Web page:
The femur is short, and the tibia and fibula of great length, as is the foot, the whole of which is applied to the ground when the animal is at rest in the upright position.
The tibia and fibula are fused at their upper and lower ends.
The condyles of the tibia are in reality not parts of this bone, but are the three proximal tarsalia which fuse together and with the distal end of the tibia.
In many birds the insertion is shifted from the femur to the neck of the tibia, in which case the " accessory head " is said to be absent, a condition expressed by Garrod by the symbol X.
In most insects the leg is built up of nine segments: (1) a broad triangular, sub-globular, conical or cylindrical haunch (coxa); (2) a small trochanter; (3) an elongate stout thigh (femur); (4) a more slender shin (tibia); and (5-9) a foot consisting of five tarsal segments.
C. Marsh, by finding the imperfect fossilized tibia of a bird in the middle cretaceous shale of Kansas, Marsh, began a series of wonderful discoveries of great im portance to ornithology.
The tibia are fibula are united.
Order Colymbiformes.-Plantigrade, nidifugous, aquatic. All toes webbed, fourth largest, hallux short; metatarsus laterally compressed; tibia with high, pyramidal crest.
The astragalus has a pulley-like surface above for articulation into the tibia, but its lower surface is flattened and unites to a much greater extent with the navicular than with the cuboid, which bone is of comparatively less importance than in the Artiodactyles.
Among them are the small ears, elongated head, the presence of a deep groove alongside the nostrils, the small size of the thumb, and the great length of the arm, which reaches half-way down the shin-bone (tibia) in the erect posture.
In the fore-limb the upper and lower series of carpal bones scarcely alternate, but in the hindfootthe astragalus overlaps the cuboid, while the fibula, which is quite distinct from the tibia(as is the radius from the ulna in the fore-limb), articulates with both astragalus and calcaneum.
The odontoid process of the second vertebra is pig-like: and the tibia and fibula and radius and ulna are severally distinct.
In the Sciuridae the two main bones (tibia and fibula) of the lower half of the leg are quite separate, the tail is round and hairy, and the habits are arboreal and terrestrial.
The hind limbs are very strong; the massive femur has a large pneumatic foramen; the tibia has a bony bridge on the anterior surface of the lower portion, a character in which the moas agree only with Apteryx amongst the other Ratitae.
In the squirrels and porcupines the tibia and fibula are distinct, but in rats and hares they are united, often high up. The hind foot is more variable than the front one, the digits varying in number from five, as in squirrels and rats, to four, as in hares, or even three, as in the capybara, viscacha and agouti.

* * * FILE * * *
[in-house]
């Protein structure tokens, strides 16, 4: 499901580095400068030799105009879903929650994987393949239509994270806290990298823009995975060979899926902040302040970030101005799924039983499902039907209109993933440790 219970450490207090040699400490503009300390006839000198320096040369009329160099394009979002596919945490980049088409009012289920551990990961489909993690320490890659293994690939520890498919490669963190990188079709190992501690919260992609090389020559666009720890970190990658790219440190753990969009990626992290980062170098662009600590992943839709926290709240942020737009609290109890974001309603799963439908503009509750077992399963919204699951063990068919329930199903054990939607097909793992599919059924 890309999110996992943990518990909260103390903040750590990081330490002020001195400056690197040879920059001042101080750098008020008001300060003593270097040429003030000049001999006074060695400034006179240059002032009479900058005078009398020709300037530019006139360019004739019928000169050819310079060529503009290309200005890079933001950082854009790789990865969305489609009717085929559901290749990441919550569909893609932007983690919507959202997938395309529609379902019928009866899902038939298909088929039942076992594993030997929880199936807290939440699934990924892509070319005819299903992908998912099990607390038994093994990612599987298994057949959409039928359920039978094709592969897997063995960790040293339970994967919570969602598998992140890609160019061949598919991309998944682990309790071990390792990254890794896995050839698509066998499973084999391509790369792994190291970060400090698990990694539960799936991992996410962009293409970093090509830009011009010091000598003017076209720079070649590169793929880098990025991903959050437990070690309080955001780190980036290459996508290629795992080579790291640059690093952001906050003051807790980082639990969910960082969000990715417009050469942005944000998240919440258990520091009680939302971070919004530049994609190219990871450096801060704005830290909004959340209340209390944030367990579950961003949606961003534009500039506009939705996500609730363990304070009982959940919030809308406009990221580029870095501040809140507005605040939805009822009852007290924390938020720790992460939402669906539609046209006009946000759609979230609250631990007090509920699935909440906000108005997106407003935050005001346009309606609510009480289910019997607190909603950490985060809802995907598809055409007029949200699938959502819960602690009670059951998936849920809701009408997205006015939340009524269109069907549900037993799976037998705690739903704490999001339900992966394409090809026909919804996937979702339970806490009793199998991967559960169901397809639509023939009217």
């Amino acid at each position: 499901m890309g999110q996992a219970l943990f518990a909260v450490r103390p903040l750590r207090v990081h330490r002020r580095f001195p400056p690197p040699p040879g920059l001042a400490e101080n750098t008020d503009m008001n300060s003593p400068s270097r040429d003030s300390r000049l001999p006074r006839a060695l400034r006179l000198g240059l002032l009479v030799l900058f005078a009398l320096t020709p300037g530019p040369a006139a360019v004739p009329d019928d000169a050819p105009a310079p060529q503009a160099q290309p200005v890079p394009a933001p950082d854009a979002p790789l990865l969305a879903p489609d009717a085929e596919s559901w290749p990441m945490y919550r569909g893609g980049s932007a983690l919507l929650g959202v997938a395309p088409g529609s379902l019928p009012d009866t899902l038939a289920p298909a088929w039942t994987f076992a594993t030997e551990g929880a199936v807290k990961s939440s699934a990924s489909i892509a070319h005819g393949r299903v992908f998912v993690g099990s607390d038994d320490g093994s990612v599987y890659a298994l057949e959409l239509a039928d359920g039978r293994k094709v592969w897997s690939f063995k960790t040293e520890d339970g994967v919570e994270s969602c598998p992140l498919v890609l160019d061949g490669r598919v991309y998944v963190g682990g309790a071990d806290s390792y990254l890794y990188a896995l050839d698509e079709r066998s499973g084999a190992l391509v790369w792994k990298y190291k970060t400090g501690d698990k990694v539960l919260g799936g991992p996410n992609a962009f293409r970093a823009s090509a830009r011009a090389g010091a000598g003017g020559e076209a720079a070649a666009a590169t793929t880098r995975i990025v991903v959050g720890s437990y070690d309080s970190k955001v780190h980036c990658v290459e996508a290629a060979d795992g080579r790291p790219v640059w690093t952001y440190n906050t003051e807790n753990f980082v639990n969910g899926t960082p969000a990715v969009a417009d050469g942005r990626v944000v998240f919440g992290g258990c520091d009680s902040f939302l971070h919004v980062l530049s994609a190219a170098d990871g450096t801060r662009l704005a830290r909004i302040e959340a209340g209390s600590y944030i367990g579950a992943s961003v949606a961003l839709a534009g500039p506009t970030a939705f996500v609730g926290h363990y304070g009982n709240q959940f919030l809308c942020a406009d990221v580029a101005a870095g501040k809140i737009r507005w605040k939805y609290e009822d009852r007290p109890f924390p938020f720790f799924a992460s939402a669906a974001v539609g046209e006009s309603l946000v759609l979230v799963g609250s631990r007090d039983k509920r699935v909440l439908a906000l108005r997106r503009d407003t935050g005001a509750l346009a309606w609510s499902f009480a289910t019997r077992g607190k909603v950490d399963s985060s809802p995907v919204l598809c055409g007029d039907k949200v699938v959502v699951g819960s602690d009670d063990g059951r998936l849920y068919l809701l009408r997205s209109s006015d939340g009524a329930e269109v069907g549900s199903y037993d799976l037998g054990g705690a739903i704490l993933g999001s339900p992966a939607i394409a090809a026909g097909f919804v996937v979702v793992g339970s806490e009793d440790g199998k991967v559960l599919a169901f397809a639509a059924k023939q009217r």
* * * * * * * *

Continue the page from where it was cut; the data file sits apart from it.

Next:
The humerus often has a foramen (entepicondylar) on the inner side of its lower end; the tibia and fibula may be separate or united; but the scaphoid and lunar of the carpus are also united, while the centrale is free.
In both groups the tibia and fibula are separate.
In the Bathyergoidea the scaphoid and lunar of the carpus are separate, the tibia and fibula united and the clavicles normal.
The tibia and fibula are separate, but the scaphoid and lunar are united, and the clavicles are generally incomplete.
The incisive foramina are large and usually confluent; the bony palate is very narrow from before backwards; there is no alisphenoid canal; the fibula is welded to the tibia, and articulates with the calcaneum; and the testes are permanently external.
The articulation between the tibia and astragalus is more complex than in other mammals, the end of the malleolus entering into it.
The tibia and fibula are united inferiorly, the tympanic bulla is hollow and the infra-orbital foramen narrow.
On the other hand it appears that the smaller bone of the leg (fibula) was welded to the larger one (tibia), and that its upper portion had disappeared.
It may also be noticed that in mammals and birds which hop on two legs, such as jerboas, kangaroos, thrushes and finches, the proportionate length of the thigh-bone or femur to the tibia and foot (metatarsus and toes) is constant, being 2 to 5; in animals, on the other hand, such as hares, horses and frogs, which use all four feet, the corresponding lengths are 4 to 7.
The joint between the femur and tibia, corresponding to the knee of man, is called the " stifle-joint "; that between the tibia and tarsus, corresponding to the ankle of man, the " hock."
Radius confluent with ulna, and tibia with fibula; tarsus (astragalus and calcaneum) elongate, forming an additional segment in the hind limb.
In the Ecaudata also, the tibia and fibula coalesce into one bone, and two or three small bones on the inner side of the tarsus form what has been regarded as a rudimentary digit or "prehallux."
The orbit is surrounded by a bony ring; the ulna and radius in the fore, and the tibia and fibula in the hind-limb are united, and the feet are of the types described above.
The femur has a small third trochanter, the radius and ulna and tibia and fibula are respectively separate, at least in the young, and the fibula articulates with the astragalus.